Metascore
84

Universal acclaim - based on 25 Critics

Critic score distribution:
  1. Positive: 24 out of 25
  2. Negative: 0 out of 25
  1. 100
    I am not British, was born 14 years before the subjects, and yet by now identify intensely with them, because some kinds of human experience -- teenage, work, marriage, illness are universal. You could make this series in any society.
  2. 88
    A solid starting point for those unfamiliar with Apted's greatest work, and a must-see for those who have been down this road before.
  3. The passage of time has rarely been more forcefully conveyed in a movie, as we see clips of the interviewees not only from today but also at seven-year intervals from the past.
  4. Reviewed by: Ty Burr
    100
    No matter their wealth or social status, these people share disappointments and elations and a sense that life, in the end, may be what life is about.
  5. 49 Up is a precious document, and must viewing.
  6. 100
    This seventh installment is utterly fascinating.
  7. One of the best things about Michael Apted's uniquely ambitious and continuing documentary series on the lives of a group of British schoolchildren is that you don't have to have seen the last one to enjoy the next.
  8. 100
    The latest riveting, heartbreaking chapter to one of the supreme creations of documentary filmmaking, the "7 Up" series.
  9. If you haven't gotten hooked already on Michael Apted's series--collectively, one of the great documentaries in the history of the cinema--you should prepare yourself for the latest installment, 49 Up.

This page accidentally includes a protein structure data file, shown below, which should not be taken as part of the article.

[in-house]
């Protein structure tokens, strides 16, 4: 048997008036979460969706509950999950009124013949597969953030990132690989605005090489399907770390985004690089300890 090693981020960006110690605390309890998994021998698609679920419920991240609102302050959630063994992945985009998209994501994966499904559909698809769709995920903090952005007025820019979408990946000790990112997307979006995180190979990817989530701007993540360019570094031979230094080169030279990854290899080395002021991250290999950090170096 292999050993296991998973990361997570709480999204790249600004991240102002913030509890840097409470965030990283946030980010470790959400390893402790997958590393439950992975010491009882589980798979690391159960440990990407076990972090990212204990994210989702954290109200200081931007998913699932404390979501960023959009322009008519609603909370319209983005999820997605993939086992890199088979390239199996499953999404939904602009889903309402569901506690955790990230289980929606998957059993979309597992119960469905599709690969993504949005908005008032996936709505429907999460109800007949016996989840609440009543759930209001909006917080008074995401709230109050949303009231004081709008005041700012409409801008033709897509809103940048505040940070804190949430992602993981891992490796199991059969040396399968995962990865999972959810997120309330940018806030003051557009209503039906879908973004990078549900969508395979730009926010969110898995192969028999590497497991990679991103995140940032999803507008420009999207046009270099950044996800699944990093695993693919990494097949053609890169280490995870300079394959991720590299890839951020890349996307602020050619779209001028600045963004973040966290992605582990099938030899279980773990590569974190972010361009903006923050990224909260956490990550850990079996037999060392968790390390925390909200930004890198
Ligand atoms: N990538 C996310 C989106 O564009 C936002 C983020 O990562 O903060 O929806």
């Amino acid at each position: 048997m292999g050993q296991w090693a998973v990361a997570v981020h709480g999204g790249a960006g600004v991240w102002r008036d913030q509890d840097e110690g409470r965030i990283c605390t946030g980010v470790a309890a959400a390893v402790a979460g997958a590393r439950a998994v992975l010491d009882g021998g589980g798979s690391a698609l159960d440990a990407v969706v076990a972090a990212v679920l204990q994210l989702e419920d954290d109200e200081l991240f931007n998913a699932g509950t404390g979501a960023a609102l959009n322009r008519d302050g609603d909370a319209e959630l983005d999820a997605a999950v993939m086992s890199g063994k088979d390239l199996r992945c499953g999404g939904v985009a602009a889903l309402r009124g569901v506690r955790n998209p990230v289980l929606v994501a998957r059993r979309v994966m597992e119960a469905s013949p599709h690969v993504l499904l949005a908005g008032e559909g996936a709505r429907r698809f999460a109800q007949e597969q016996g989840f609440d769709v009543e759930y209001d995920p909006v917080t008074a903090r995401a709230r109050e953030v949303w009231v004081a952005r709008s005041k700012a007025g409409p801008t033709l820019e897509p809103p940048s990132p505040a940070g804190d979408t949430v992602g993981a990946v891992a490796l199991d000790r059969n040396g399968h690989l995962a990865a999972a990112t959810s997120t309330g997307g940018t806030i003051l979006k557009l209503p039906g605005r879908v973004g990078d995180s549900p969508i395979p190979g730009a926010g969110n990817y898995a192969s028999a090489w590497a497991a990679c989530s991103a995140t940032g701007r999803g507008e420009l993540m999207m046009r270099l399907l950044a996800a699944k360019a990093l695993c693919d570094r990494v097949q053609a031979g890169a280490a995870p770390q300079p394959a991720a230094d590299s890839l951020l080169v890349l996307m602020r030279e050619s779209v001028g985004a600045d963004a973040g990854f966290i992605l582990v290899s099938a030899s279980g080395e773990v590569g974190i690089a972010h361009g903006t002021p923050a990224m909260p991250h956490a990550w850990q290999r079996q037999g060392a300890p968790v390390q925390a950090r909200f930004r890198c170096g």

10. 100
    Dropping by on the same people every seven years like an old friend - or an unwelcome relative - Apted has constructed a peerless, suspenseful work that develops character to a depth that would make Tolstoy jealous. If you have any interest in documentaries, watch the DVD of the first film, "7 Up" (49 Up hits DVD Nov. 14). You won't be able to stop.
  11. Michael Apted's landmark films documenting the lives of a disparate group of Brits in seven-year intervals have always been fascinating from a sociological perspective. But the latest installment proves that they are undeniably brilliant cinematically as well.
  12. 83
    While all the "Up" films hold a fascination akin to a Christmas letter from an almost-forgotten friend, 42 Up didn't show much progress from "35 Up." Even fans of the series had to wonder whether the faces of England were going to remain permanently frozen.
  13. Reviewed by: Aaron Hillis
    100
    How 49 Up differs from its precursors for the better is that it's the first to have its participants interact with Apted the filmmaker, no longer a one-sided interviewer.
User Score
8.5

Universal acclaim- based on 12 Ratings

User score distribution:
  1. Positive: 4 out of 4
  2. Mixed: 0 out of 4
  3. Negative: 0 out of 4
  1. RalphM.
    Dec 10, 2006
    9
    A fascinating look at life. I don't know how much distortion the documentation process causes, but the stories of this group of A fascinating look at life. I don't know how much distortion the documentation process causes, but the stories of this group of individuals pushes through time and time - sad, tragic, inspiring. This time around I found a theme of middle age contentment - one of the more optimistic editions of this series. Full Review »
  2. DanC.
    Dec 9, 2006
    9
    The series is brilliant, a 10 out of 10 all the way. I found this installment ever so slightly less compelling than the previous ones, The series is brilliant, a 10 out of 10 all the way. I found this installment ever so slightly less compelling than the previous ones, because the subjects have moved into comfortable later middle age. Still, it's a great film. Recommendation: watch the entire series on DVD before viewing this one - it's well worth the investment. Full Review »
  3. JosephFJ
    Oct 18, 2006
    10
    Several are heroes to me. They may not have achieved their goals but from a standpoint of family, grand children and toughing it through, I Several are heroes to me. They may not have achieved their goals but from a standpoint of family, grand children and toughing it through, I have enormous respect and admiration for them. Full Review »